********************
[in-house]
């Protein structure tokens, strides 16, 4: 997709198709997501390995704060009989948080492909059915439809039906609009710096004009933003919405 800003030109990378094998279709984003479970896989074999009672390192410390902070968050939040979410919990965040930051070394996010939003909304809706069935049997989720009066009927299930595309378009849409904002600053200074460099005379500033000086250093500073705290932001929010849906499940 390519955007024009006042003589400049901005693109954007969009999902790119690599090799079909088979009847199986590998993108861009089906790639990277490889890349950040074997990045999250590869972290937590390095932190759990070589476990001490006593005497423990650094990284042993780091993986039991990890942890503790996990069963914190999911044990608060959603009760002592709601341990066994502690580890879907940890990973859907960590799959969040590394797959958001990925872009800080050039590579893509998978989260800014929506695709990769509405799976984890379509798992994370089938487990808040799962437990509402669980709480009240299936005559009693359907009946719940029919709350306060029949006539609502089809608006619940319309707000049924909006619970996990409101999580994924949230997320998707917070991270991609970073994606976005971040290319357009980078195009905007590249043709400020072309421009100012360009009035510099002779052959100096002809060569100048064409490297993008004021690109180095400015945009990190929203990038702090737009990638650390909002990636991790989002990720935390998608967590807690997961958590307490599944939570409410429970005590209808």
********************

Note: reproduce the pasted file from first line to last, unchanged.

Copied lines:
[in-house]
């Protein structure tokens, strides 16, 4: 997709198709997501390995704060009989948080492909059915439809039906609009710096004009933003919405 800003030109990378094998279709984003479970896989074999009672390192410390902070968050939040979410919990965040930051070394996010939003909304809706069935049997989720009066009927299930595309378009849409904002600053200074460099005379500033000086250093500073705290932001929010849906499940 390519955007024009006042003589400049901005693109954007969009999902790119690599090799079909088979009847199986590998993108861009089906790639990277490889890349950040074997990045999250590869972290937590390095932190759990070589476990001490006593005497423990650094990284042993780091993986039991990890942890503790996990069963914190999911044990608060959603009760002592709601341990066994502690580890879907940890990973859907960590799959969040590394797959958001990925872009800080050039590579893509998978989260800014929506695709990769509405799976984890379509798992994370089938487990808040799962437990509402669980709480009240299936005559009693359907009946719940029919709350306060029949006539609502089809608006619940319309707000049924909006619970996990409101999580994924949230997320998707917070991270991609970073994606976005971040290319357009980078195009905007590249043709400020072309421009100012360009009035510099002779052959100096002809060569100048064409490297993008004021690109180095400015945009990190929203990038702090737009990638650390909002990636991790989002990720935390998608967590807690997961958590307490599944939570409410429970005590209808």